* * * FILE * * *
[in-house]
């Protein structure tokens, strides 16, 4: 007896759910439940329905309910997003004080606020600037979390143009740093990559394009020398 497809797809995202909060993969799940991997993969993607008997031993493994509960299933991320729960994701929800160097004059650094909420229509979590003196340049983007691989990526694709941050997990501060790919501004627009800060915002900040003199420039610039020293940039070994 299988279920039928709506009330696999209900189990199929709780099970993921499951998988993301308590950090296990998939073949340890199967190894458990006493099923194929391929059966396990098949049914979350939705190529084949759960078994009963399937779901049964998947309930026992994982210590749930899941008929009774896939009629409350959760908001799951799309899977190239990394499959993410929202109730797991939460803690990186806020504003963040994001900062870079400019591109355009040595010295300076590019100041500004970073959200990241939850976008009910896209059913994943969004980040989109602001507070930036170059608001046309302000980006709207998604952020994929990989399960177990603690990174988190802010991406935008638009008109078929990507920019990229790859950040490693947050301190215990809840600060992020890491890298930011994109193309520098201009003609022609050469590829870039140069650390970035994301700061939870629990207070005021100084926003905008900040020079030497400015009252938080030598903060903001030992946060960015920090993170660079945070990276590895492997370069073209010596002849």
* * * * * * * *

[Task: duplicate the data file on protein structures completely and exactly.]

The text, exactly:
[in-house]
């Protein structure tokens, strides 16, 4: 007896759910439940329905309910997003004080606020600037979390143009740093990559394009020398 497809797809995202909060993969799940991997993969993607008997031993493994509960299933991320729960994701929800160097004059650094909420229509979590003196340049983007691989990526694709941050997990501060790919501004627009800060915002900040003199420039610039020293940039070994 299988279920039928709506009330696999209900189990199929709780099970993921499951998988993301308590950090296990998939073949340890199967190894458990006493099923194929391929059966396990098949049914979350939705190529084949759960078994009963399937779901049964998947309930026992994982210590749930899941008929009774896939009629409350959760908001799951799309899977190239990394499959993410929202109730797991939460803690990186806020504003963040994001900062870079400019591109355009040595010295300076590019100041500004970073959200990241939850976008009910896209059913994943969004980040989109602001507070930036170059608001046309302000980006709207998604952020994929990989399960177990603690990174988190802010991406935008638009008109078929990507920019990229790859950040490693947050301190215990809840600060992020890491890298930011994109193309520098201009003609022609050469590829870039140069650390970035994301700061939870629990207070005021100084926003905008900040020079030497400015009252938080030598903060903001030992946060960015920090993170660079945070990276590895492997370069073209010596002849």